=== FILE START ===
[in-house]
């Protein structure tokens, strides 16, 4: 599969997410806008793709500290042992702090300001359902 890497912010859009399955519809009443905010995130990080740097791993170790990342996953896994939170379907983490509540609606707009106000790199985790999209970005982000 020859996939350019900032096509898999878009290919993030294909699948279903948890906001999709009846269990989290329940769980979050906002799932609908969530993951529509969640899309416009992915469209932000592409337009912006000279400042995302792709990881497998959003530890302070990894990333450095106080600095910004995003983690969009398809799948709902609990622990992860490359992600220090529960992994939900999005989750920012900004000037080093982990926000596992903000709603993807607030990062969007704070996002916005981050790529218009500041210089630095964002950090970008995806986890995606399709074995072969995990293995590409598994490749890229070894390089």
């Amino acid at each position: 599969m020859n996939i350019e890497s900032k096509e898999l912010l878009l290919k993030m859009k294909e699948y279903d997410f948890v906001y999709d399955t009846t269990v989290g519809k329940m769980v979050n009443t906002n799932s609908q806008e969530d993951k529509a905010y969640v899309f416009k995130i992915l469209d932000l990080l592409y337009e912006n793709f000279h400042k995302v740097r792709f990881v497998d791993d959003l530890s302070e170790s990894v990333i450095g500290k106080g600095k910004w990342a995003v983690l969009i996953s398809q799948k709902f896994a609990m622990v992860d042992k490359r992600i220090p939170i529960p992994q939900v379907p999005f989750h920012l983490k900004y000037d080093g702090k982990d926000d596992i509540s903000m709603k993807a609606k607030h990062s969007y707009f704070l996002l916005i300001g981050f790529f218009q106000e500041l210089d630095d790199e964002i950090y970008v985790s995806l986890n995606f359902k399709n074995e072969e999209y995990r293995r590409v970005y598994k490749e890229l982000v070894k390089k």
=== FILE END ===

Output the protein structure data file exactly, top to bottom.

[in-house]
């Protein structure tokens, strides 16, 4: 599969997410806008793709500290042992702090300001359902 890497912010859009399955519809009443905010995130990080740097791993170790990342996953896994939170379907983490509540609606707009106000790199985790999209970005982000 020859996939350019900032096509898999878009290919993030294909699948279903948890906001999709009846269990989290329940769980979050906002799932609908969530993951529509969640899309416009992915469209932000592409337009912006000279400042995302792709990881497998959003530890302070990894990333450095106080600095910004995003983690969009398809799948709902609990622990992860490359992600220090529960992994939900999005989750920012900004000037080093982990926000596992903000709603993807607030990062969007704070996002916005981050790529218009500041210089630095964002950090970008995806986890995606399709074995072969995990293995590409598994490749890229070894390089």
């Amino acid at each position: 599969m020859n996939i350019e890497s900032k096509e898999l912010l878009l290919k993030m859009k294909e699948y279903d997410f948890v906001y999709d399955t009846t269990v989290g519809k329940m769980v979050n009443t906002n799932s609908q806008e969530d993951k529509a905010y969640v899309f416009k995130i992915l469209d932000l990080l592409y337009e912006n793709f000279h400042k995302v740097r792709f990881v497998d791993d959003l530890s302070e170790s990894v990333i450095g500290k106080g600095k910004w990342a995003v983690l969009i996953s398809q799948k709902f896994a609990m622990v992860d042992k490359r992600i220090p939170i529960p992994q939900v379907p999005f989750h920012l983490k900004y000037d080093g702090k982990d926000d596992i509540s903000m709603k993807a609606k607030h990062s969007y707009f704070l996002l916005i300001g981050f790529f218009q106000e500041l210089d630095d790199e964002i950090y970008v985790s995806l986890n995606f359902k399709n074995e072969e999209y995990r293995r590409v970005y598994k490749e890229l982000v070894k390089k």